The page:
Chuck T writes:
Your FOCUS STACKING articles are inspirational. I was always confused about whether you needed to change the focus point in a "linear" fashion, or as you suggested, by reviewing what you are looking at and choosing the critical points you wish to be sharpest. Knowing that even a 2-3 frame stack can be a real improvement is also helpful as I had thought you needed a minimum of several images to get significant improvements. These are not only useful, but speed up the process at all points (shooting, uploading, editing, waiting for the computer, etc.).
You don't come out and mention this specifically, but one of your "teaching points" is to become more time efficient at all points of photography. At the same time, my technique and quality is also improving. Because you don't mention this (or at least not often), it only is clear when I "do it my way" and then, "do it Lloyd's way". Time is almost always saved doing it Lloyd's way. I still get better photographic performance, but time, is a strong point for spending the money on your website. Who doesn't want to spend less time on the photographic details rather than finding more places/chances to take the next shot.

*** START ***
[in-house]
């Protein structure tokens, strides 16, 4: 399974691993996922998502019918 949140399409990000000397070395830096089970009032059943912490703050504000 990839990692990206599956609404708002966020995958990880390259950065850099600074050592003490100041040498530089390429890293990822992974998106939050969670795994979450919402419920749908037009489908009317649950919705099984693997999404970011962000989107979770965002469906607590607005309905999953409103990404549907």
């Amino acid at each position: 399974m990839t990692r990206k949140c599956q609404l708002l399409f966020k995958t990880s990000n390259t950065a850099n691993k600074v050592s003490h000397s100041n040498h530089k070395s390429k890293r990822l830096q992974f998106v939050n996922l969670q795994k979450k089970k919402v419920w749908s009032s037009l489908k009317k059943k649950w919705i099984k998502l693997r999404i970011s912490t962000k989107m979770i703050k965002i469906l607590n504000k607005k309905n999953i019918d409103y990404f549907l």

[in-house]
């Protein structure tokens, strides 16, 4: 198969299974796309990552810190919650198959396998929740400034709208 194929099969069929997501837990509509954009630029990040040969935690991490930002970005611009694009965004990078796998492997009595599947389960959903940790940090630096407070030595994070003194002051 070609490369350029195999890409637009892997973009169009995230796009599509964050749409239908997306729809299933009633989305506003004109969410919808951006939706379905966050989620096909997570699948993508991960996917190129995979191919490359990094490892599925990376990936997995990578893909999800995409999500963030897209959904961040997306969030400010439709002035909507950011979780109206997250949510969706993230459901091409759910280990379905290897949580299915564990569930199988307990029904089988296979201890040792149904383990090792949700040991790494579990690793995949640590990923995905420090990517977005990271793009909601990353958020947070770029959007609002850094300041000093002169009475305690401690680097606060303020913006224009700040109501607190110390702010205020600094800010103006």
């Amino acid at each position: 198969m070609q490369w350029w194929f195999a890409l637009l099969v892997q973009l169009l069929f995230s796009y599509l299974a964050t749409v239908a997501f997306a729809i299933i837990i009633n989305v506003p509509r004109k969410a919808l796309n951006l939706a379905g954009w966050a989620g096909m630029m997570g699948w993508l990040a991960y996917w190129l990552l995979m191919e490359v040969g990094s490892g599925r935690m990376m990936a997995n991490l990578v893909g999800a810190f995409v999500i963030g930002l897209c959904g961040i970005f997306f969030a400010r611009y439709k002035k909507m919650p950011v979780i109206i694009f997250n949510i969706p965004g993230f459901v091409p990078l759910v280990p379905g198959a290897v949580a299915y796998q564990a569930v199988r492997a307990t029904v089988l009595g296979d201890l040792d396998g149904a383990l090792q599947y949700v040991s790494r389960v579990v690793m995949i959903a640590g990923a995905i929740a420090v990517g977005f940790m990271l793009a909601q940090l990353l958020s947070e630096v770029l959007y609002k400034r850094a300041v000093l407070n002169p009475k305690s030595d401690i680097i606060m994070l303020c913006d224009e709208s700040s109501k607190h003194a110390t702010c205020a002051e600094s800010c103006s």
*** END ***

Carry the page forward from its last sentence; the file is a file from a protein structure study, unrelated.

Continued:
Thanks for being so darn detail-oriented. I can honestly say I have learned more from you and your website than any of the books or classes or DVD's or web-videos I've seen/read. It's not that I haven't learned from the other sources but they never go through one subject so thoroughly as you do. It doesn't matter if we are talking about a lens, a camera, or a technique.
Thanks again, and, just for the record, YOU are not allowed to retire (your website updates & blogs is what I would miss the most) until I retire from photography (this could be a while).
DIGLLOYD: wow. :)
Focus stacking IMO is a mandatory skill for any landscape photographer, particularly with cameras like the D850.